May 12 2023

Female Coaches Reveal Best Practices for Middle and High School Esports

From increasing gender diversity to bringing students out of their shells, these Arkansas esports leaders share their experiences dispelling toxicity in gaming.

April Coats never envisioned herself as an esports coach, but when her EAST students used their project-based learning assignment to research and advocate for a team at Northside High School, she knew she had to step in. The timing of the students’ endeavor aligned perfectly with the Arkansas Activities Association signing a contract with the PlayVS esports platform, which led to a natural transition to bring esports to Fort Smith Public Schools.

“I don’t play any of these games. I’m not a gamer,” Coats says. “We started that first season with just one League of Legends team, and we’ve slowly been growing ever since.”

That was back in 2019. Now, Coats coaches more than 40 students in games such as League of Legends, Rocket League, Mario KartSuper Smash Bros. and more. Her teams have won Mario Kart and Splatoon championships in the last year. 

For Coats, though, it’s about more than winning the games. She works with the students on her team to build life lessons into esports, and she has pushed to expand the program in her district.

Click the link to explore more content on leveling up your K–12 esports program.

“April called and said, ‘You need to start up esports at the middle school level. Here are three Xboxes.’ She actually donated the machines,” says Eden Buergler, a media specialist and esports coach at Fort Smith Public Schools’ Darby Middle School. “This is my 24th year in education, and I’ve always been into the gamification of content, curriculum and assessments.”

Although the Fort Smith Public Schools program is still relatively new, Coats and Buergler are working to grow it into an inclusive space where players of any gender or background can feel welcome and flourish.

Coaches Build the Esports Pipeline Through a Growing Program

As Coats continues her fourth year of coaching esports at the high school, Buergler is in the second year of her middle school program.

“We played Rocket League again this year and a little bit of Minecraft, but we were the only school in our district with a middle school esports team,” Buergler says. She’s hoping that as esports adoption grows in local middle schools, her students will be able to compete.

She also has big goals for her own school’s program.

“I also want a lab. I’d set up an area with lights and chairs. I’ll get jerseys. I really want to have a dedicated place for esports,” she says. “Right now, our kids have to go an arena to compete.”

DIVE DEEPER: See how one K–12 district outfitted a custom-built esports room.

Buergler is already seeing a large influx of sixth grade students interested in esports, and interest at the middle school level translates to more high school players.

Programs Actively Dispel Toxicity to Encourage Player Inclusivity

In addition to her efforts to help start a program at the middle school, Coats says word of mouth is one of the best ways to get new students involved.

“Every year, it grows a little more, especially with girls trying something new. As their friends get involved, it will grow more,” she says.

Although her program skews heavily toward male participants, she has six or seven female students on her team this year.

“What I’ve learned from the girls we do have involved is that they’re afraid to come into esports because of the toxicity that’s so prevalent when they’re gaming online,” Coats says. “If you can set the tone for your program where that’s not going to be allowed, it makes them feel more comfortable to come into that environment.”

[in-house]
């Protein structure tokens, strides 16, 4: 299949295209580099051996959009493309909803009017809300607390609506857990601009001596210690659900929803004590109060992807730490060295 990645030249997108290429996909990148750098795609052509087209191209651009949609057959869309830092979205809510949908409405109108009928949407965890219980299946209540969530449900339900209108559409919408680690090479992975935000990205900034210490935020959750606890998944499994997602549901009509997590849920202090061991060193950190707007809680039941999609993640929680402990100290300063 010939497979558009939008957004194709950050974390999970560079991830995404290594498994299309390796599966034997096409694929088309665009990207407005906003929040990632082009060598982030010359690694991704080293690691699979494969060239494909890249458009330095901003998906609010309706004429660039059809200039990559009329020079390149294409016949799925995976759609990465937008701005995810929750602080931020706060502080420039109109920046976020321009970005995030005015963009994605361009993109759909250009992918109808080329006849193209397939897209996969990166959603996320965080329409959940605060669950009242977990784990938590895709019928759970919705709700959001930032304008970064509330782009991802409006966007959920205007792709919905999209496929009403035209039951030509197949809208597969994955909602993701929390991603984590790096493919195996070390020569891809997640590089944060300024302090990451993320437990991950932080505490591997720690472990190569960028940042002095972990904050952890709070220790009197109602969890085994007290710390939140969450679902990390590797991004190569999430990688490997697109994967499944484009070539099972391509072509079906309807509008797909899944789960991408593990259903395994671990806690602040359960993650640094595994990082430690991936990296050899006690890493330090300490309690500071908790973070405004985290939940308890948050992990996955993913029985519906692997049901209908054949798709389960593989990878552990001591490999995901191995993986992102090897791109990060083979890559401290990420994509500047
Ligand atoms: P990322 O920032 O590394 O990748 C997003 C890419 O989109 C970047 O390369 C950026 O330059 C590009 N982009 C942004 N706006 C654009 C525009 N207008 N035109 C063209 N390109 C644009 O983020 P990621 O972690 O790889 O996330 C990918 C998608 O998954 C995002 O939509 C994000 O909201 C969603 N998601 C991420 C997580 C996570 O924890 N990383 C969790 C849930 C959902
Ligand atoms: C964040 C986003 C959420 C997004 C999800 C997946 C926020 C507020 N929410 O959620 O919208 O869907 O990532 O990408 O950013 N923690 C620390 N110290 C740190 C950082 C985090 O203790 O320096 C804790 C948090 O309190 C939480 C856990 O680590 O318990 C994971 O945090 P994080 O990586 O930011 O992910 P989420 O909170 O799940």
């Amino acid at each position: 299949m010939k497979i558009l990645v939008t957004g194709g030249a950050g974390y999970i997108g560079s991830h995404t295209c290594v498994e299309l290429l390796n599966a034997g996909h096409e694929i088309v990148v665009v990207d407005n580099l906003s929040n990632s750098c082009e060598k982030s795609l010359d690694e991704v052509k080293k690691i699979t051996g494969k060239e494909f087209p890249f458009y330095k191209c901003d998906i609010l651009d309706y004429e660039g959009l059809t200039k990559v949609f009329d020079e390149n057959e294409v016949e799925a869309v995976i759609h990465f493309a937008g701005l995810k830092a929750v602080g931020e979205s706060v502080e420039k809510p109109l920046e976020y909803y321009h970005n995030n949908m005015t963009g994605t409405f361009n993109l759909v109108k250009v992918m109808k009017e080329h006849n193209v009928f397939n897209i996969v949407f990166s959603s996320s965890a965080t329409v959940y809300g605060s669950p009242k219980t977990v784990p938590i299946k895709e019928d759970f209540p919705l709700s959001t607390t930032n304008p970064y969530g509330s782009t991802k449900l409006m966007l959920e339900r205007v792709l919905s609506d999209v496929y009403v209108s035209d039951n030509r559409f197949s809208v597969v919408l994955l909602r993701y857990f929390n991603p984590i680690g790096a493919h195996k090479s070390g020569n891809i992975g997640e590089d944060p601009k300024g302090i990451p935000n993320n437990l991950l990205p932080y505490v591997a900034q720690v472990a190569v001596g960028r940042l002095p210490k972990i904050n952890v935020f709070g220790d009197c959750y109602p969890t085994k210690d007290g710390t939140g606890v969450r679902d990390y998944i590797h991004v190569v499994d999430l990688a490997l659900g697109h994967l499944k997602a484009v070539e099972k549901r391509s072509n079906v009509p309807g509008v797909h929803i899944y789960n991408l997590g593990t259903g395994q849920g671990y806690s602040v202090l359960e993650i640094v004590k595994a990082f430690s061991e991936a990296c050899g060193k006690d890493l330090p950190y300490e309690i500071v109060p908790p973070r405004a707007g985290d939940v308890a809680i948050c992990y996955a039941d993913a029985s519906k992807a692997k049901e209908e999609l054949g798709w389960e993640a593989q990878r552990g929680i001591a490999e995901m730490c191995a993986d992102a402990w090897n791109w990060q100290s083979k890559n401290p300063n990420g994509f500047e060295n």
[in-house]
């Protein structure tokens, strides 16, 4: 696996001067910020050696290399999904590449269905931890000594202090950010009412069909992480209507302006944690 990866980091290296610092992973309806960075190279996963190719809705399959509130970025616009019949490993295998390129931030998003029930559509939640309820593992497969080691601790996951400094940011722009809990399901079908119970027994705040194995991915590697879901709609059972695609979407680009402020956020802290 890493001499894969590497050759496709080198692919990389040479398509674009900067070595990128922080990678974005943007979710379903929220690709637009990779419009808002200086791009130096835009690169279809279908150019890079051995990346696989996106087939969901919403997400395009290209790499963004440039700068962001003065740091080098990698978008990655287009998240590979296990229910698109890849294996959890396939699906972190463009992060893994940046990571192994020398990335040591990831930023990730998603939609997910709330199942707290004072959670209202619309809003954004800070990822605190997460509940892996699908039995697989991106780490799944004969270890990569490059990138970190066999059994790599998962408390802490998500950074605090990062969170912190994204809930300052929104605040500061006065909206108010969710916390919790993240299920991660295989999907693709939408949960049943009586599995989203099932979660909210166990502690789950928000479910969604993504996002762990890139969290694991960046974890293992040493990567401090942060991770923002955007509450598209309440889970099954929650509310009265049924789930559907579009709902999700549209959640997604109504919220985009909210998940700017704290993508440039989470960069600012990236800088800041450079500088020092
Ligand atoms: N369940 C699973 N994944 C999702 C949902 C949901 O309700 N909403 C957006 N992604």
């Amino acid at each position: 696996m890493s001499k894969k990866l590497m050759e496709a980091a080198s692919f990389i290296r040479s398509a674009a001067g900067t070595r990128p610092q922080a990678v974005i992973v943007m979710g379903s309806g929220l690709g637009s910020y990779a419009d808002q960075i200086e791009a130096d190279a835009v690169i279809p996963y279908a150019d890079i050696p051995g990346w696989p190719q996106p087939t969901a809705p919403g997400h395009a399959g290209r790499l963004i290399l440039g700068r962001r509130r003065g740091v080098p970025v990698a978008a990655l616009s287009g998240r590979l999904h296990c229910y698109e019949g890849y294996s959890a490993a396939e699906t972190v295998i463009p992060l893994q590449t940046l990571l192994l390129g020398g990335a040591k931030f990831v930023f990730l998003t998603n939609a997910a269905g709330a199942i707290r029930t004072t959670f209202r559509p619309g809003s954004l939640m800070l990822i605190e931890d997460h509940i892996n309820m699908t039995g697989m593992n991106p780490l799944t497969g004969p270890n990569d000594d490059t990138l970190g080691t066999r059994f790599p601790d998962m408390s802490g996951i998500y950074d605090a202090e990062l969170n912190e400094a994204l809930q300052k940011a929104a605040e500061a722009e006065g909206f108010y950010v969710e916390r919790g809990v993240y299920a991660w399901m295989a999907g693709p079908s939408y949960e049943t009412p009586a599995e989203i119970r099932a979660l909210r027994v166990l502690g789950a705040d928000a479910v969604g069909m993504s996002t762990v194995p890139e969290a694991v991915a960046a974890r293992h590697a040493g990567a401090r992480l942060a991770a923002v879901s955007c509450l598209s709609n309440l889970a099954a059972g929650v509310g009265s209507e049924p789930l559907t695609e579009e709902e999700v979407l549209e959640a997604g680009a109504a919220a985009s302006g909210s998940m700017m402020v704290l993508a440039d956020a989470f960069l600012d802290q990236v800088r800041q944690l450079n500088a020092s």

WATCH NOW: Create a successful and inclusive esports program.

Coats and Buergler both emphasize quelling toxic gaming behaviors early on in their programs. Coats explains that when the high school students start out, they’re only allowed to send “GG” — which stand for “good game” — in the chat. As they go through the program and learn more responsibility, they get more leeway to speak with other teams.

Buergler notes that, although she has dealt with some poor student behavior in the middle school program this year, creating an inclusive environment has allowed otherwise outcast students to flourish.

“One kid came to us this year, and he was a loner, and he found us. He found his people in esports,” she says. “He has gotten so much more self-confidence. He is articulate, and he’s able to really have friends.”

K–12 Esports Leads to Future Opportunities for Players

This year, Coats also has a female student in charge of her streaming team, which livestreams all of the matches and edits all of the videos. “She’s just a sophomore, but she leads that crew with no problem. We’ve created an environment where the rest of the team shows her a lot of respect because they know she’s doing a lot of work for them.”

April Coats
We’ve created an environment where the rest of the team shows her a lot of respect because they know she’s doing a lot of work for them.”

April Coats Esports Coach, Fort Smith Public Schools

It’s these opportunities, in addition to the gaming, that Coats and Buergler encourage.

“I’m computer science certified, so when it comes to getting girls into STEM and coding and esports, I look at it from the career side,” Buergler says. She adds that colleges are actively recruiting players from the high school program.

Fort Smith Public Schools esports students have ample opportunities to compete for their home state. Arkansas State University has a rapidly growing esports program on its campus and offers a bachelor’s degree in digital technology and design with an emphasis in game design and a bachelor’s in fine arts with an emphasis in game design.

Edwin Tan/Getty Images

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